“I did fail the test and take full responsibility for it,” said Sharapova at a Los Angeles press conference.
But the 28-year-old Sharapova, who has won five Grand Slam singles tournaments and earned millions in endorsements, claimed that she wasn’t doping. Rather, she says she was treating medical conditions with meldonium, a drug she has been taking since 2006 and which was only banned by the World Anti-Doping Agency (WADA) on Jan. 1, 2016.
“It is very important for you to understand that for 10 years this medicine was not on WADA’s banned list and I had been legally taking that medicine for the past 10 years,” Sharapova told the press. “But on January 1st, the rules had changed and meldonium became a prohibited substance, which I had not known.”
Sharapova said she did not open a Dec. 22 email from WADA that would have notified her of the change.
Meldonium, which Sharapova knew by the name Mildronate, is a Latvian drug used in Russia and throughout Eastern Europe to treat heart problems like angina, myocardial infarction, and heart failure. The drug is not approved for clinical use by the Food and Drug Administration in the United States, where Sharapova has lived since 1994.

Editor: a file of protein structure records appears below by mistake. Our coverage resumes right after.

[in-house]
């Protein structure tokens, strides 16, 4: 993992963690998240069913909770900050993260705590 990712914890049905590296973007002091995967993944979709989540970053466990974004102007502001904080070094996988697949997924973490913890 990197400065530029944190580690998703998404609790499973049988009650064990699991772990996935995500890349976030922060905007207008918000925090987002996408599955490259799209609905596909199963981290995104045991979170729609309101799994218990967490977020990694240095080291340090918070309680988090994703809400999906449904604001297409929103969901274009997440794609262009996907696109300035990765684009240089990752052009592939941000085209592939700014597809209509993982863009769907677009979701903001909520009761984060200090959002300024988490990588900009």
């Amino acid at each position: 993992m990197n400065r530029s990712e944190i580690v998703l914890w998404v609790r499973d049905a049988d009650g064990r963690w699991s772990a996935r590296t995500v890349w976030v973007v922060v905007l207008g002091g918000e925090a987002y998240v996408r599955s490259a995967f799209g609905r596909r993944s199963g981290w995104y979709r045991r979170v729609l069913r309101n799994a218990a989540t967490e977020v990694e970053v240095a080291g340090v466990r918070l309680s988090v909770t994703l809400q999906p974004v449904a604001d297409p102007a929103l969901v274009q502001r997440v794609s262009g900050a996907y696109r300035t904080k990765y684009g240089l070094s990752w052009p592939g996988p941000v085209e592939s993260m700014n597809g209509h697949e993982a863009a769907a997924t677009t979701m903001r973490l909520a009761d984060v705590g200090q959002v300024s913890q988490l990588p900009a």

Sharapova told reporters that she started taking the drug a decade ago because “[she] had several health issues going on at the time.”
“I was getting sick very often, I had a deficiency in magnesium, I had irregular EKG results, and I had a family history of diabetes,” she said. While meldonium is primarily used to treat cardiac problems, one animal study has indicated that meldonium has anti-diabetic effects on the metabolism of rats.
But because of meldonium’s metabolic effects, WADA considers the drug to be a “metabolic modulator.” It is listed in the same prohibited category as insulin, which can also be abused to boost athletic performance. A December 2015 study in the journal Drug Testing and Analysis argued that meldonium “demonstrates an increase in endurance performance of athletes, improved rehabilitation after exercise, protection against stress, and enhanced activations of central nervous system (CNS) functions.”
WADA banned it, effective Jan. 1, 2016.
An apologetic Sharapova said that she didn’t want to retire, as many in the tennis world speculated she might when she first announced the press conference yesterday.
“I let my fans down, I let the sport down that I’ve been playing since the age of 4 that I have loved so deeply,” she said. “I know that with this, I face consequences.”
As the Associated Press reported, the penalties that Sharapova will face are still unclear and will vary depending on the extent to which the International Tennis Federation (ITF) believes her story. By telling her story, Sharapova seems to be hoping to avoid a long-term suspension.
“I made a huge mistake,” she said. “I don’t want to end my career this way.”